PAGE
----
What Californians Are Grateful For in the Golden State

I hitchhiked back to Madison, closed our apartment, bought an old car, loaded all our worldly goods into a U-Haul trailer, and when I got back to Oakland and the new apartment we both started looking for jobs. California does that kind of thing to people. We’ve raised a family, retired and traveled the world for 15 months without coming back home. But nothing satisfies more than my connection to the place that we call California.” — Richard Bunce, Berkeley

“Here in South Lake Tahoe, I step outside or anywhere in town, and it is a respite of beauty. There’s always a cool feel to the air, a boon for this postmenopausal woman. I can drive to the Bay Area for a wonderful change of scenery, even as all those other Californians are heading to Tahoe for the same reason.” — Merlyn Oliver, South Lake Tahoe

“In September 1982, we came to Ocean Park in Santa Monica with two backpacks, $2,000 and youthful optimism. We’ve walked beside, cycled along, swam in, worked near and dawdled at the edge of the Pacific ever since. Californians are diverse, inclusive, open to ideas and in love with the natural beauty of its mountains, deserts and, of course, the Pacific. We’re on this earth for just a little while, and California’s warmth, beyond its fine weather, has fed our spirit these four decades. Eureka! We struck gold making it our home.” — Susan O’Brien, Santa Monica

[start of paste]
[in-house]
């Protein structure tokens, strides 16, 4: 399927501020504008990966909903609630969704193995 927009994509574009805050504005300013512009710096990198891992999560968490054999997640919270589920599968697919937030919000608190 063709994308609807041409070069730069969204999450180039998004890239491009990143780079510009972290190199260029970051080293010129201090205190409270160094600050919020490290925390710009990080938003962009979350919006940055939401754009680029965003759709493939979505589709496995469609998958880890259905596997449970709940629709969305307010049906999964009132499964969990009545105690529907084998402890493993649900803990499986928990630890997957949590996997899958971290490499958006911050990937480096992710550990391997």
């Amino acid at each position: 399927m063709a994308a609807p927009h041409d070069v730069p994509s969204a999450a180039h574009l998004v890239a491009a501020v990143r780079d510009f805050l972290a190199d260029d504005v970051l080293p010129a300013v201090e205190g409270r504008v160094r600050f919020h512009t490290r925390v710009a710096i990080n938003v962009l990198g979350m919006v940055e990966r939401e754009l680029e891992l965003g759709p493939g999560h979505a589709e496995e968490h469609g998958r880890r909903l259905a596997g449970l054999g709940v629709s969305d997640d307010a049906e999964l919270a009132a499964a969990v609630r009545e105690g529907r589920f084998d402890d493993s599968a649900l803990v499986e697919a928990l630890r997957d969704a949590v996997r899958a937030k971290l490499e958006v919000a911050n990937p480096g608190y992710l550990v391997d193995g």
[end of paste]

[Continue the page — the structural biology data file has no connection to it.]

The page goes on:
“My family has been in California for over 170 years, and every time I’m gone from California, I miss it so badly that I cannot even listen to ‘I Left My Heart in San Francisco’ without being clutched by longing to be home. I love all of it — flying into the beautiful cooling fog of San Francisco, smelling the dry air tinged with oak and dust in the Sacramento Valley, seeing the jacaranda and bougainvillea blooming in Southern California, watching the ocean crash onto the beach on the Sonoma Coast, meandering through the Santa Ynez Valley, skiing at Tahoe and seeing the lake from the top of a ridge and on and on. It can be maddening and contradictory and disappointing, but it’s always beautiful and interesting and welcoming, and it’s always home.” — Michelle Oroschakoff, Rancho Santa Fe

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